If you’re having a hard time reading through this section, please consider number 7.

1. Think through your project.

It sounds simple, but a very sad and common problem that we see is that someone will spend many hours working on a project, and when it comes time to print, some aspect of printing has been forgotten, and the project needs to be re-done, or time intensive fixes need to be undertaken. Hopefully the following tips will aid you in setting up your project correctly.

2. Budget your project

How much do you want to spend on printing? Work on designing a project that will reach your intended audience, and still fall inside your budget. Our pricing is readily available at our Pricing page.  Give us a call or stop by if you have any questions.

3. Use the tool that suits the job.

For example, if you plan on having a two-sided postcard and a poster, design in a program that allows multi-page editing, such as Adobe InDesign. (Photoshop is not always the appropriate tool, especially when text is involved.)

For example, if you design a postcard in a raster editing program, and decide that you want to make it into a poster, image quality will most likely suffer dramatically. If the project had been designed in a vector editing program, such as InDesign, the project will scale larger.

4. Decide on a project size.

Another common problem that we see, are projects that are either too large, or too small for us to print correctly. For example, if you designed a poster on letter sized paper (8.5″x11″), and want us to print that on Tabloid (11″x17″), we will be unable to scale that proportionally. Please keep in mind that we do not stock non-US paper sizes, such as A4.

5. Avoid transparency whenever possible

Adobe has made several transparency options available and easily accessible. (Drop Shadow, Opacity, Effects, etc) These effects look great on screen, but if the effects are not rasterized prior to going through our RIP server, there is a good chance artifacting will occur, especially when involving Spot colors.

6. “Full” Color (CMYK), 2-Color, 1-color, Black & White?

Cost, speed, and quality are considerations here. If you are unsure which option you would like to go with, please do not hesitate to contact us to discuss available options, and design considerations for each.

CMYK:

  • Keep in mind that images will appear slightly darker in print than on screen, depending on how you have calibrated your display device. (eg: Display devices print with light, our output devices print with ink.)
  • Proofs done on most RGB output devices (regardless of quality), will not likely match what we produce on our CMYK devices. The gamut of RGB and CMYK output devices do not match, especially in the deep blue, red/orange, and vibrant color areas. (Think neon)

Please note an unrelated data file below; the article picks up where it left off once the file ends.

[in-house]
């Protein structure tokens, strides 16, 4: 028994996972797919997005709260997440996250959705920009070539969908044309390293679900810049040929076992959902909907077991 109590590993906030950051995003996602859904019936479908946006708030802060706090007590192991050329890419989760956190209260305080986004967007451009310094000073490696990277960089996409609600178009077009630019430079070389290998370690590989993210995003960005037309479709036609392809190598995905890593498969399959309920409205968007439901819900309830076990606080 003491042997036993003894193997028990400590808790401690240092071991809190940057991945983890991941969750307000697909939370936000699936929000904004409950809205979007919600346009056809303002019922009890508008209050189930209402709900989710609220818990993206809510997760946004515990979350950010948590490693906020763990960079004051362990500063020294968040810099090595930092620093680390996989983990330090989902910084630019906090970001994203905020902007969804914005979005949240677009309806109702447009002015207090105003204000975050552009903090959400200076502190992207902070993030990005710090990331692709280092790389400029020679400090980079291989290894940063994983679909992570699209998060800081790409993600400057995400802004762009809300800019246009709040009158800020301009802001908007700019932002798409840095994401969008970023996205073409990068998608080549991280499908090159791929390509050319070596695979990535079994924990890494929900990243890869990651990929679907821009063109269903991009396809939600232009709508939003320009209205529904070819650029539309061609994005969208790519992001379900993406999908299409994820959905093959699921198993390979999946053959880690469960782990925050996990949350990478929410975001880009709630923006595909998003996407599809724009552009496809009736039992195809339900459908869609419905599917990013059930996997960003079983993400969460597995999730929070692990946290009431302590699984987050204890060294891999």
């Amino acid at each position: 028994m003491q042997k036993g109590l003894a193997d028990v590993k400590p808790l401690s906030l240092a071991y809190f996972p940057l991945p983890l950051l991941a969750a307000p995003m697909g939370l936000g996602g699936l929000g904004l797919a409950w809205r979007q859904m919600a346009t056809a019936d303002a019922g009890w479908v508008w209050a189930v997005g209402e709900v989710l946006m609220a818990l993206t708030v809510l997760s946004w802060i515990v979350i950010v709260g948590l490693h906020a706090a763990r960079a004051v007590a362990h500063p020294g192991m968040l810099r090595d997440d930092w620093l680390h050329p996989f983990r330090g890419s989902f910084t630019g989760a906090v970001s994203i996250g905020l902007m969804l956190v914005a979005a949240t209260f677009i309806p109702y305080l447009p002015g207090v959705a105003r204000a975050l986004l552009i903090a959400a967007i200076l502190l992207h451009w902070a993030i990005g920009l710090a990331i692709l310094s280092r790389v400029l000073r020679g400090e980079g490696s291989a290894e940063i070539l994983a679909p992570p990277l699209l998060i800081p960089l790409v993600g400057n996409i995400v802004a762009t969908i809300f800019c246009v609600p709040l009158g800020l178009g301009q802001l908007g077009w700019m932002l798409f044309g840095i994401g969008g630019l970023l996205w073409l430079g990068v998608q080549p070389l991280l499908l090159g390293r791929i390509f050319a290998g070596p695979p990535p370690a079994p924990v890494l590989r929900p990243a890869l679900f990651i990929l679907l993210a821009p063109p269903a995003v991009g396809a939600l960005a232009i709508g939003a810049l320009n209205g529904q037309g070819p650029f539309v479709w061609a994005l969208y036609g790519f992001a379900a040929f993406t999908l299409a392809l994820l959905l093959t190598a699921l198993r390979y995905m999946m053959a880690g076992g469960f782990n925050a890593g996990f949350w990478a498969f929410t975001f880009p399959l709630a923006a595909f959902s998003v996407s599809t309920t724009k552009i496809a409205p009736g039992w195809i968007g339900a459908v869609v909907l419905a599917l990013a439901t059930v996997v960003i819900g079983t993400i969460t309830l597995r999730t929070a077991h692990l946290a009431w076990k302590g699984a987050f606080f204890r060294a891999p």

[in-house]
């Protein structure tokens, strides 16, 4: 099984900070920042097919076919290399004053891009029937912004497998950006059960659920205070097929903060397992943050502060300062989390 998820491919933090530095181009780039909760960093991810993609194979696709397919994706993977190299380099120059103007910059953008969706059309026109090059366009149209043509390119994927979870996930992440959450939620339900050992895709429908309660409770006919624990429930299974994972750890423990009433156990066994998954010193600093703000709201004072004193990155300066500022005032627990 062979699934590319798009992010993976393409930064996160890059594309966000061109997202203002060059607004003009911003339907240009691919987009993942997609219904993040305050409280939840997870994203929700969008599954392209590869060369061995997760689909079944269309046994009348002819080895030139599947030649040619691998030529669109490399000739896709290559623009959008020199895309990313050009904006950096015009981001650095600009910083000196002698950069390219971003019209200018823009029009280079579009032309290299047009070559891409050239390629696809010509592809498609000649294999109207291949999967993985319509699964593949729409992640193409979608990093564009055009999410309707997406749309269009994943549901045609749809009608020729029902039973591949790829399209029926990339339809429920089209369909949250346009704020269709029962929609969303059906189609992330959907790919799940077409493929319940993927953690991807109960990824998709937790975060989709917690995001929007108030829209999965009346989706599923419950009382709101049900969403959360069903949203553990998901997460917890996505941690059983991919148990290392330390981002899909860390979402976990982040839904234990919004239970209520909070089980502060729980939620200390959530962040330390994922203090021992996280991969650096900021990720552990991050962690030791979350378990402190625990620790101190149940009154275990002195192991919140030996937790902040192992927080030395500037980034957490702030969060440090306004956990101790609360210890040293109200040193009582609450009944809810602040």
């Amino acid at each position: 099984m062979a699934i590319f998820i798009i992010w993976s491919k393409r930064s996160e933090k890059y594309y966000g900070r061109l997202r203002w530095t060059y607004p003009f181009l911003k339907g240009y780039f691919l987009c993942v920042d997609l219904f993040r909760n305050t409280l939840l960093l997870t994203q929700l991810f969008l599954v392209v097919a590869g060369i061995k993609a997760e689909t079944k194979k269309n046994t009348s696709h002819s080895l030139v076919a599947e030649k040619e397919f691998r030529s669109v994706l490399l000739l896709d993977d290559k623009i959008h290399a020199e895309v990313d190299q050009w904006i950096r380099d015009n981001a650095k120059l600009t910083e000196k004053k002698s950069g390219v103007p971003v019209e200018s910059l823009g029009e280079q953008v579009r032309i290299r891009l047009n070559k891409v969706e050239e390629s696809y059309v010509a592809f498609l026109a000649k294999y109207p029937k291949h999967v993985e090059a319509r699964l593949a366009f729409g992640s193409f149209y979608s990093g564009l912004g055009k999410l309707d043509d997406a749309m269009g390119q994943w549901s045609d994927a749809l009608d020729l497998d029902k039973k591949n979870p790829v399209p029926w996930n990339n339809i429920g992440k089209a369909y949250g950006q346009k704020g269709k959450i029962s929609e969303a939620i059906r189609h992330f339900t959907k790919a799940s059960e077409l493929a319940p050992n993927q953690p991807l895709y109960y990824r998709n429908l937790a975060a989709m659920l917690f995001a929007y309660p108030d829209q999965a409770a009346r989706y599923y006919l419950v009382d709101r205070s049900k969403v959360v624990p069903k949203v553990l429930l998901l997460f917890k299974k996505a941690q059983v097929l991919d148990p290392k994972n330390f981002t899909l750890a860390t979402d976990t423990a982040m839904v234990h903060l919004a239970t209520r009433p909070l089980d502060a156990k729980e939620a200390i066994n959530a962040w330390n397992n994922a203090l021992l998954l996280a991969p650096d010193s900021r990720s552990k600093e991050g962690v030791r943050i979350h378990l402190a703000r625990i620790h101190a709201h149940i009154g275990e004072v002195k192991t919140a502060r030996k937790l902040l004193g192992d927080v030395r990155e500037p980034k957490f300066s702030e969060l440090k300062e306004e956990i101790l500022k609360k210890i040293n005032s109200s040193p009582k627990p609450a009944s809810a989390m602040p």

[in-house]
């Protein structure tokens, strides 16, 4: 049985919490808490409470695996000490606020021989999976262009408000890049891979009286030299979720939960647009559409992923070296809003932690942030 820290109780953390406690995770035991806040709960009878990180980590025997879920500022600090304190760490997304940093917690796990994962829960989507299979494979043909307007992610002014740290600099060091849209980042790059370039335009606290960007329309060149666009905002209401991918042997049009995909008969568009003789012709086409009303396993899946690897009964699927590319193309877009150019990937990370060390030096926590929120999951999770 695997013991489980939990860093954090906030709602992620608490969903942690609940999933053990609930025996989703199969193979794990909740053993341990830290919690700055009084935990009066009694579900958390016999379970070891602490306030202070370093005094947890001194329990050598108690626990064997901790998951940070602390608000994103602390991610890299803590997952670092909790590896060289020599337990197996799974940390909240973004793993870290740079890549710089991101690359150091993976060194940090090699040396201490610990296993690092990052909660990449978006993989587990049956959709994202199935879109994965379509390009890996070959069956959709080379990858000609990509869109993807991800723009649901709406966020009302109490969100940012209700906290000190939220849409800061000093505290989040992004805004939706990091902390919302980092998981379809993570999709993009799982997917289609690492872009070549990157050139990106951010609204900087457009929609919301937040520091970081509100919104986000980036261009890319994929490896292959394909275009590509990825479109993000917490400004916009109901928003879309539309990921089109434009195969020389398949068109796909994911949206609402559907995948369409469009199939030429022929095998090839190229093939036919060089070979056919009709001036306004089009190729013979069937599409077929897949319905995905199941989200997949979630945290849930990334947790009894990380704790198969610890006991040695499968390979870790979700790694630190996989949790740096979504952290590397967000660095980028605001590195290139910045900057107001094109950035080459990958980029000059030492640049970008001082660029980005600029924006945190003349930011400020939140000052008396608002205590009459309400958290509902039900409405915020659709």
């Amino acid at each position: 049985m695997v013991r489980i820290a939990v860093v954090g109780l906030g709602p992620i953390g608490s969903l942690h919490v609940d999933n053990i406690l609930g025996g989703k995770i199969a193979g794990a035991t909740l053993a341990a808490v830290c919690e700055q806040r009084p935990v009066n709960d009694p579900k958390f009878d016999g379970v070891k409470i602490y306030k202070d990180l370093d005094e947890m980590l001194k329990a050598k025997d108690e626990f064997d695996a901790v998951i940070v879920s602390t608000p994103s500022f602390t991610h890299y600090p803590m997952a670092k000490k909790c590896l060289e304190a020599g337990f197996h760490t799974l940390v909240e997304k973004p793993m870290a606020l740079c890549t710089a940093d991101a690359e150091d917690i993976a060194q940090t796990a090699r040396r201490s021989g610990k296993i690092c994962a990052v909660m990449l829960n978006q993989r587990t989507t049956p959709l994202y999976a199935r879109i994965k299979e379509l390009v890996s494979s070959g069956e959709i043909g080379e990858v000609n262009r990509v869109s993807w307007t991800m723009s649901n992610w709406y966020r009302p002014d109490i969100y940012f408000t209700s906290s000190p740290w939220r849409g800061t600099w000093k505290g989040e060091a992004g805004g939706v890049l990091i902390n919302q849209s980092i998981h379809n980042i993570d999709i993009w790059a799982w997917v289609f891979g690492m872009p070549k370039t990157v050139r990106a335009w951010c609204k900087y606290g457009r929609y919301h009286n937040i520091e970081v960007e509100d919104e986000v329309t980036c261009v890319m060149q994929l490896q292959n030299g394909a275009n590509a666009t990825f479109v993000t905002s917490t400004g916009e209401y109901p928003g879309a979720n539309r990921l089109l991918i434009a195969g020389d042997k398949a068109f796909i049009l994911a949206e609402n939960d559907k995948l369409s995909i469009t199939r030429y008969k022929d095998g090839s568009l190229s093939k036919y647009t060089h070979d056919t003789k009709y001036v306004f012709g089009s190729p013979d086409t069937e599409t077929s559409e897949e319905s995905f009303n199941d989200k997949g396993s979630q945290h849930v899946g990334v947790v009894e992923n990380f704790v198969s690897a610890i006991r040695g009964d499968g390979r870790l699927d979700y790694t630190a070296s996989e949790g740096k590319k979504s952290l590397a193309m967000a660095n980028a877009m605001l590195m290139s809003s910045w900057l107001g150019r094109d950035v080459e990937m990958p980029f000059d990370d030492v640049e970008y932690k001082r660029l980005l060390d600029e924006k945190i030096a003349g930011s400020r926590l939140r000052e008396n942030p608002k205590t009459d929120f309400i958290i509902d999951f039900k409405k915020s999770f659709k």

• Avoid large solid areas, and ink coverage higher than 300%, or lower than 30%. (Total Area Coverage) (eg: C:100, M:100, Y:100, K:100 is frowned upon, and depending on the effect you’re going for, usually will not look very good.) “Rich Black” is actually dirtier than “Pure Black” on our output devices. Use 100K when possible for blacks. A typical side effect of printing with digital devices is banding/streaking in areas with solids.
  • If you need color accuracy, use Spot colors (Pantones) where possible. We can color correct spots on our RIP individually. Please note that there is a color correction fee for each color used.
  • We typically attempt to do some manual color conversion to make unsightly images (due to them being out of gamut) seem more pleasing.  If you do not wish for us to perform this manual calibration, please specify when placing your order.

2-Color/1-Color:

  • For black & white / spot color only jobs, avoid designing in RGB/CMYK color spaces. Use Spot colors, grayscale, duotones, etc. Grayscale images can have a Spot color applied to them in several design programs. Consult the manual of your chosen application to find out how. Grayscale images also print more accurately (less dark), quickly, and are much smaller, than their RGB/CMYK counterparts. Convert your images to Grayscale where possible!
  • If the intended output device is an offset press, it can be helpful to include both a composite file and a separated file.

7. Hire a professional

If this information seems daunting, consider enlisting the help of a professional. The up front cost may seem hard to justify, but the time and headaches saved in the long run can be well worth the cost. It’s likely that this route will be cheaper than trying to design a project yourself, if you have had little or no design experience.